Flash Poll
How Enterprises are Attacking the Cybersecurity Problem
How Enterprises are Attacking the Cybersecurity Problem
Organizations have invested in a sweeping array of security technologies to address challenges associated with the growing number of cybersecurity attacks. However, the complexity involved in managing these technologies is emerging as a major problem. Read this report to find out what your peers biggest security challenges are and the technologies they are using to address them.
Twitter Feed
Dark Reading - Bug Report
Bug Report
Enterprise Vulnerabilities
From DHS/US-CERT's National Vulnerability Database
CVE-2020-5216
PUBLISHED: 2020-01-23
In Secure Headers (RubyGem secure_headers), a directive injection vulnerability is present in versions before 3.9.0, 5.2.0, and 6.3.0. If user-supplied input was passed into append/override_content_security_policy_directives, a newline could be injected leading to limited header injection. Upon seei...
CVE-2020-5217
PUBLISHED: 2020-01-23
In Secure Headers (RubyGem secure_headers), a directive injection vulnerability is present in versions before 3.8.0, 5.1.0, and 6.2.0. If user-supplied input was passed into append/override_content_security_policy_directives, a semicolon could be injected leading to directive injection. This could b...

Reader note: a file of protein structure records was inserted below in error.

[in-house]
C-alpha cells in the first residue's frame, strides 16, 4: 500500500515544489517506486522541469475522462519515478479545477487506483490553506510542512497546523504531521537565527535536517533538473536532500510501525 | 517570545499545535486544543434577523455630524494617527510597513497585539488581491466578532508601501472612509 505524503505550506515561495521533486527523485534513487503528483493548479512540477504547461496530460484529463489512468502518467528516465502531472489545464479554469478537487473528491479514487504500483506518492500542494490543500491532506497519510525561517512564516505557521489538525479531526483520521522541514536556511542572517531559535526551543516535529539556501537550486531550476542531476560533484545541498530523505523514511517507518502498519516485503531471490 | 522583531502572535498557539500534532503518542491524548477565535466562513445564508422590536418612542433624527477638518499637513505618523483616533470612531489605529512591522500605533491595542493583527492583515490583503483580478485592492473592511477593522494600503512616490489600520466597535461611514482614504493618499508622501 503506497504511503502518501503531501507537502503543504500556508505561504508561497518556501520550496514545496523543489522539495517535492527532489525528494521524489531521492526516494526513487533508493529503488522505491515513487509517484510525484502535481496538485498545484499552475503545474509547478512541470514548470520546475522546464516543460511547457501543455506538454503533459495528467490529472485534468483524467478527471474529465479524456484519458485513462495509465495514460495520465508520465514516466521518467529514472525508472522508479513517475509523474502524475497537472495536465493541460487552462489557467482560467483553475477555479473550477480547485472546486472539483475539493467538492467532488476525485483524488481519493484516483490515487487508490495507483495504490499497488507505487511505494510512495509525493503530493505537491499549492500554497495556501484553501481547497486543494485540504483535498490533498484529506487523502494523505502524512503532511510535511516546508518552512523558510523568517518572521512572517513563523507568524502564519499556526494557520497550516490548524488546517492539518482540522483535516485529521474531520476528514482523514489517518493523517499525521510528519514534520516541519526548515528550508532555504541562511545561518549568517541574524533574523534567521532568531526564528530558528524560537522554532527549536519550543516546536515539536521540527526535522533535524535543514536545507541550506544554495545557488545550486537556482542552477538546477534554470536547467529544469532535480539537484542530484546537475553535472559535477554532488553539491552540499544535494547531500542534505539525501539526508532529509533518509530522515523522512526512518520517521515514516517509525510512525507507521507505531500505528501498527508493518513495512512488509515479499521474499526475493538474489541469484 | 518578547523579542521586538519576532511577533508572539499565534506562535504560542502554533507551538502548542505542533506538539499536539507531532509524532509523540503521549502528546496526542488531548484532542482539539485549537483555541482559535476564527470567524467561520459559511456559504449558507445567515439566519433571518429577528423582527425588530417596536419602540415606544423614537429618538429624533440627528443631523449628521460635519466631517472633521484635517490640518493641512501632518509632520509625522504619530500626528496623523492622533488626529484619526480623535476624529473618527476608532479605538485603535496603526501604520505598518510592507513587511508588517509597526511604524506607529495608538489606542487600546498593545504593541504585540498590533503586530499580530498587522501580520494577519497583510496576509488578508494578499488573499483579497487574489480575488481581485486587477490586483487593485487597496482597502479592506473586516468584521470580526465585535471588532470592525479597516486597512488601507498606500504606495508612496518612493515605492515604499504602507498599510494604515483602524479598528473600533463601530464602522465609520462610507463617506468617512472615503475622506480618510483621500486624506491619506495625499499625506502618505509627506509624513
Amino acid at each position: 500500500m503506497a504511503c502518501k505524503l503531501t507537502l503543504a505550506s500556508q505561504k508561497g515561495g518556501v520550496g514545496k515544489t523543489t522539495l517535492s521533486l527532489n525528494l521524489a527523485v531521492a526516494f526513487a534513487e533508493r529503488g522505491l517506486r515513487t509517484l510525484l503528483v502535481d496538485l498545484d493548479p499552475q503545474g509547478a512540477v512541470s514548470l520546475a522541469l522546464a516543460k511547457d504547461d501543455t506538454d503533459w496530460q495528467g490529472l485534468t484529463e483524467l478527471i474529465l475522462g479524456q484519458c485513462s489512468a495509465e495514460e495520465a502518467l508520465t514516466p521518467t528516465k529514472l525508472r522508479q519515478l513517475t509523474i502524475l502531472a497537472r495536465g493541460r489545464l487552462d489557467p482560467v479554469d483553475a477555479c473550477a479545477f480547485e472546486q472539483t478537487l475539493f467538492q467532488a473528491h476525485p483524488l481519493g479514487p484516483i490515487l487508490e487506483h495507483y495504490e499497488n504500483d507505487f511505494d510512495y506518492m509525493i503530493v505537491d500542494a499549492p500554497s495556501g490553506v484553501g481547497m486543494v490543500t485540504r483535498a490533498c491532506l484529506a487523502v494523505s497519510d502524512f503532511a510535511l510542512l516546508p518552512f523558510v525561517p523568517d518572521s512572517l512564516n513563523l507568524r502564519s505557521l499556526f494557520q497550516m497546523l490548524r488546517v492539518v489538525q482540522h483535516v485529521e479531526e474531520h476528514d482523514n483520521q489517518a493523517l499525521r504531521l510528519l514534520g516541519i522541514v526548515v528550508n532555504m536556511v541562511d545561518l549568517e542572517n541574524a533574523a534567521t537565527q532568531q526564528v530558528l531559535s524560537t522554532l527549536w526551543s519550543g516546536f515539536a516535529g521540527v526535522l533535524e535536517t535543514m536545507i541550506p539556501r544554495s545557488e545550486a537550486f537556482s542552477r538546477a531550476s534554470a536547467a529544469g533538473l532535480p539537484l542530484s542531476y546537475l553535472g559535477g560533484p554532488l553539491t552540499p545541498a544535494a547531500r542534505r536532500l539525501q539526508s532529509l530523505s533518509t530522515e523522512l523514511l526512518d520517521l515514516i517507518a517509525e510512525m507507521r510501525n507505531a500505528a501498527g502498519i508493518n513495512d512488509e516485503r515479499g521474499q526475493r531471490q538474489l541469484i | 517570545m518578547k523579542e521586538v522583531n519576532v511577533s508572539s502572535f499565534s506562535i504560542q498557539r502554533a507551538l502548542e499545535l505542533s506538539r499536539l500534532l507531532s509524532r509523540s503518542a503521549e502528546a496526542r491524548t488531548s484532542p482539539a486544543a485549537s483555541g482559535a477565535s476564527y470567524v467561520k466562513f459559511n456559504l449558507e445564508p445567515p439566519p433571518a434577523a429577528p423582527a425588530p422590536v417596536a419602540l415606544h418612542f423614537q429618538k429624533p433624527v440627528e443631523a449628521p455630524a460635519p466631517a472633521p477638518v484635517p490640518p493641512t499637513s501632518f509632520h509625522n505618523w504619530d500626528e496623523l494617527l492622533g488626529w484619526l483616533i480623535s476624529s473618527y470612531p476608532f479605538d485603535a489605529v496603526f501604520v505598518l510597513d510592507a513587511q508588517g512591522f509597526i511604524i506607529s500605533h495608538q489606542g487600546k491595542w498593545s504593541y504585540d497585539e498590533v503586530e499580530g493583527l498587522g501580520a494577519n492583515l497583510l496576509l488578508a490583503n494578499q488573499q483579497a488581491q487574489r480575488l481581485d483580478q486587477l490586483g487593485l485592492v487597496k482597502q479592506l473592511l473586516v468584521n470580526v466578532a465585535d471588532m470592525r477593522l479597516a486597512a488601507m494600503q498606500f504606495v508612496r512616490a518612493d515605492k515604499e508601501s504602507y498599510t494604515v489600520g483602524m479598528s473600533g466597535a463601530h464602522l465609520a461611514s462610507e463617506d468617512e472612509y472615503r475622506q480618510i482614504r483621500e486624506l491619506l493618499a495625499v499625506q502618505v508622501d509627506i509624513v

CVE-2020-5223
PUBLISHED: 2020-01-23
In PrivateBin versions 1.2.0 before 1.2.2, and 1.3.0 before 1.3.2, a persistent XSS attack is possible. Under certain conditions, a user provided attachment file name can inject HTML leading to a persistent Cross-site scripting (XSS) vulnerability. The vulnerability has been fixed in PrivateBin v1.3...
CVE-2019-20399
PUBLISHED: 2020-01-23
A timing vulnerability in the Scalar::check_overflow function in Parity libsecp256k1-rs before 0.3.1 potentially allows an attacker to leak information via a side-channel attack.
CVE-2020-7915
PUBLISHED: 2020-01-22
An issue was discovered on Eaton 5P 850 devices. The Ubicacion SAI field allows XSS attacks by an administrator.